Monday, November 14, 2011


My preaching feels fraught with contradictions. I hear them come out of my mouth, so I screen the seats for reactions. Nothing. I expect people to rise from their seats, hands to wave through the air, someone to shout, "That doesn't make sense."

To date, interruptions have been minimal. One lady fainted during a worship service. One couple left for a roller derby bout. Two weeks ago a baby doll uttered a mechanical cry. But no one has argued against my discrepancies.

Or, perhaps, the variances are not mine; they belong to the Bible.

Before I get the heresy millstone hung around my neck, I admit what I am talking about is apparent contradictions--what  theologians call "already/not-yet" tensions, which result whenever heavenly ideals rub against earthly realities. The Bible is full of them.

The OT prophets spoke in (apparent) contradictions: You are a royal priesthood; you are a stiff-necked people. I will never leave you; the glory of the Lord departed. Jesus spoke in contradictions: The Kingdom of God is upon you. Paul spoke in contradictions: To the saints in Corinth..."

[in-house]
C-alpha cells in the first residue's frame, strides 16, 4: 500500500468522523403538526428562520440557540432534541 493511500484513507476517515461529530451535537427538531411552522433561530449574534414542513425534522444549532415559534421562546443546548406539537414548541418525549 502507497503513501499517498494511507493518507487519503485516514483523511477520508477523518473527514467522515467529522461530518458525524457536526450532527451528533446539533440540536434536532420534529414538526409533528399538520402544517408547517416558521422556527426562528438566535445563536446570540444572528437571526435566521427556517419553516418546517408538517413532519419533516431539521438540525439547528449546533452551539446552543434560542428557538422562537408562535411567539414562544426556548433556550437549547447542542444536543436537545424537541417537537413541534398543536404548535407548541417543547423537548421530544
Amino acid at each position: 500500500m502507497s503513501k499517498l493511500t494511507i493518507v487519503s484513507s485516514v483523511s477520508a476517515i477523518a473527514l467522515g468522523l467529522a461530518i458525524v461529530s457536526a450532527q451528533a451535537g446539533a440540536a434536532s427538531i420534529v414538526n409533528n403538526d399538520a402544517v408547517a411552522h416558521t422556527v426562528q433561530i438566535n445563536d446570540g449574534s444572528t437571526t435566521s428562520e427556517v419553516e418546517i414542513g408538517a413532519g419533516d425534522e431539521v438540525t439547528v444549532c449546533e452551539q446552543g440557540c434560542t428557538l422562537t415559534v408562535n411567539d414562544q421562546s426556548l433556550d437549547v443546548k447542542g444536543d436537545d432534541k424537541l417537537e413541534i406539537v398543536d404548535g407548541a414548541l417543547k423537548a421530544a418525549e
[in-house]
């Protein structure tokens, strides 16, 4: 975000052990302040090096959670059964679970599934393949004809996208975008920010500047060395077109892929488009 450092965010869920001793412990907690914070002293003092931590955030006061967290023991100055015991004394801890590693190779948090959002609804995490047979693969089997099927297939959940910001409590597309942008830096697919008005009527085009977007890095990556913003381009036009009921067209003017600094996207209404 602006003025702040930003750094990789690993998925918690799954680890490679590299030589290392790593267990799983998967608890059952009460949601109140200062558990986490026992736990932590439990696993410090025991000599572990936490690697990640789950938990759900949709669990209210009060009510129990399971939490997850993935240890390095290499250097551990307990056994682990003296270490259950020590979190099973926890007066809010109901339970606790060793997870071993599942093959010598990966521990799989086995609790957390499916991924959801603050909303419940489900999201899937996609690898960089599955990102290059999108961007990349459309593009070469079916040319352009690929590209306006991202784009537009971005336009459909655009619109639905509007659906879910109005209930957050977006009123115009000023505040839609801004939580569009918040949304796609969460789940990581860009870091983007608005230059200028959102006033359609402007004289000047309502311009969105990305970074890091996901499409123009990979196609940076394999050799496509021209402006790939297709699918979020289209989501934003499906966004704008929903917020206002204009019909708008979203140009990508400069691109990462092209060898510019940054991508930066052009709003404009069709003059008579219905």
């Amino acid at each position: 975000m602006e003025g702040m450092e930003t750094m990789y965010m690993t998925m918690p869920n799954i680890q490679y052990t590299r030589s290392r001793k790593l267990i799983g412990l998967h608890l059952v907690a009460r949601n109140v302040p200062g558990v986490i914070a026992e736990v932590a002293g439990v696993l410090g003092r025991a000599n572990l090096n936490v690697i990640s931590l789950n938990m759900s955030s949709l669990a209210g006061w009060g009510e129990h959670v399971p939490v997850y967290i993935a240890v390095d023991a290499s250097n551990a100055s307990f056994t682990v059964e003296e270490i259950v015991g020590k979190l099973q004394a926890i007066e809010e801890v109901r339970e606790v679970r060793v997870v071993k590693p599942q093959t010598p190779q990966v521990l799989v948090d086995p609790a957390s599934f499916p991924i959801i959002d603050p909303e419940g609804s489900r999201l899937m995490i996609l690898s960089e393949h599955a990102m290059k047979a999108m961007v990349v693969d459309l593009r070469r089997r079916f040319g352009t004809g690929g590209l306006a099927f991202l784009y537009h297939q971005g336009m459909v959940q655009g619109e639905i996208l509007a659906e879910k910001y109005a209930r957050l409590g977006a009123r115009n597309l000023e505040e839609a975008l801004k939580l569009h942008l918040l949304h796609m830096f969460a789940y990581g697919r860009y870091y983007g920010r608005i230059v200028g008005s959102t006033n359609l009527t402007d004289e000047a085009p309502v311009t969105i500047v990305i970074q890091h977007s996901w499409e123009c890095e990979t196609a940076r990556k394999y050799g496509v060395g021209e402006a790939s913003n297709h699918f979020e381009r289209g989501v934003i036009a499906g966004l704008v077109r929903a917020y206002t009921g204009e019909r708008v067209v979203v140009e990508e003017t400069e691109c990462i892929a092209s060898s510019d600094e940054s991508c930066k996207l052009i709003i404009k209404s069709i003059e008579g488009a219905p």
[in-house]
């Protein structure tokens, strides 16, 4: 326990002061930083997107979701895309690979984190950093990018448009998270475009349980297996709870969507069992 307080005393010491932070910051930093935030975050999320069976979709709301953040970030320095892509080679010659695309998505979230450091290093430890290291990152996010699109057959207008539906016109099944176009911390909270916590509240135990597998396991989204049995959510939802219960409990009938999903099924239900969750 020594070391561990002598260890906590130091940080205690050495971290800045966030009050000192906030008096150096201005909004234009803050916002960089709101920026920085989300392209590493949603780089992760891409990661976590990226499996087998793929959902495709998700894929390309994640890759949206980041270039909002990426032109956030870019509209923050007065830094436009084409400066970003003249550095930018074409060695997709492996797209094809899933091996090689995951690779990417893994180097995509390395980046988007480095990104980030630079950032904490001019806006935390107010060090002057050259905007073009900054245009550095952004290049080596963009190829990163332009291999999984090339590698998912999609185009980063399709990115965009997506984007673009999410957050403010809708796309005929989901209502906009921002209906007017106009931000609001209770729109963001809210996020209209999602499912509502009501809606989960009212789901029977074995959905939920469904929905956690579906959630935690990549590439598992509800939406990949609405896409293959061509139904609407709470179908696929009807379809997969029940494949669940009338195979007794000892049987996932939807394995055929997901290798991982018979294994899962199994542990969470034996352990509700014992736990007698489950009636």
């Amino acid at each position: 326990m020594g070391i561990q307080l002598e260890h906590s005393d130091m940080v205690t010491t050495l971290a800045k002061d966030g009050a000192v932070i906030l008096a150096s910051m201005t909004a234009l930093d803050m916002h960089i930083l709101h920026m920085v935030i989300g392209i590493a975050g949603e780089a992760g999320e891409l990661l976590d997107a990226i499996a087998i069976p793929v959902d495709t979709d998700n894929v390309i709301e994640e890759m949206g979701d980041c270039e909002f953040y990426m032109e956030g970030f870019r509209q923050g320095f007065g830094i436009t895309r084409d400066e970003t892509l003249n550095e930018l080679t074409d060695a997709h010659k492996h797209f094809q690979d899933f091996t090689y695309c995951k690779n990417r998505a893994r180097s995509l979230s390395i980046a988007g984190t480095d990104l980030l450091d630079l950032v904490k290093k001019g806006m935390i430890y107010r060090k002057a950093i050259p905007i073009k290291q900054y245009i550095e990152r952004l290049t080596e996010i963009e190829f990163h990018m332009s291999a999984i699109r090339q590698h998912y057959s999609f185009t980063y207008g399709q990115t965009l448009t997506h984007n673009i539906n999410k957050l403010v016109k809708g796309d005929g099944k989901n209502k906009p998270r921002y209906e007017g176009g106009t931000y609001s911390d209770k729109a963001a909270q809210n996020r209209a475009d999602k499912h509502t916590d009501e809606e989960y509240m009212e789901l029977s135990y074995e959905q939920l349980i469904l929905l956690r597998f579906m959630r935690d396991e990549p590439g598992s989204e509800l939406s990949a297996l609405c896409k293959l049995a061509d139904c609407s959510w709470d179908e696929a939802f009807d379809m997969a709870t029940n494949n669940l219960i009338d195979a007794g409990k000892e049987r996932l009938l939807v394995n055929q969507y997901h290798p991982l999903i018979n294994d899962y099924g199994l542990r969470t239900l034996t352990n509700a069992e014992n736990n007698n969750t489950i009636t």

I speak in (apparent) contradictions:
I tell people the world won't be right until Jesus returns; then I tell them to make it a better place.
I encourage people to reject the world and be holy; then I tell them to be engaged and on mission.
I rail against legalistic practices; then I tell people to read the Bible daily and pray without ceasing.
I remind people God doesn't need our money; then I pass the offering plate.

The list goes on. Every preacher could add his own. I am waiting for the day someone rises from her seat, waves her hand through the air, and shouts, "That doesn't make sense." At least I'll know she was listening.

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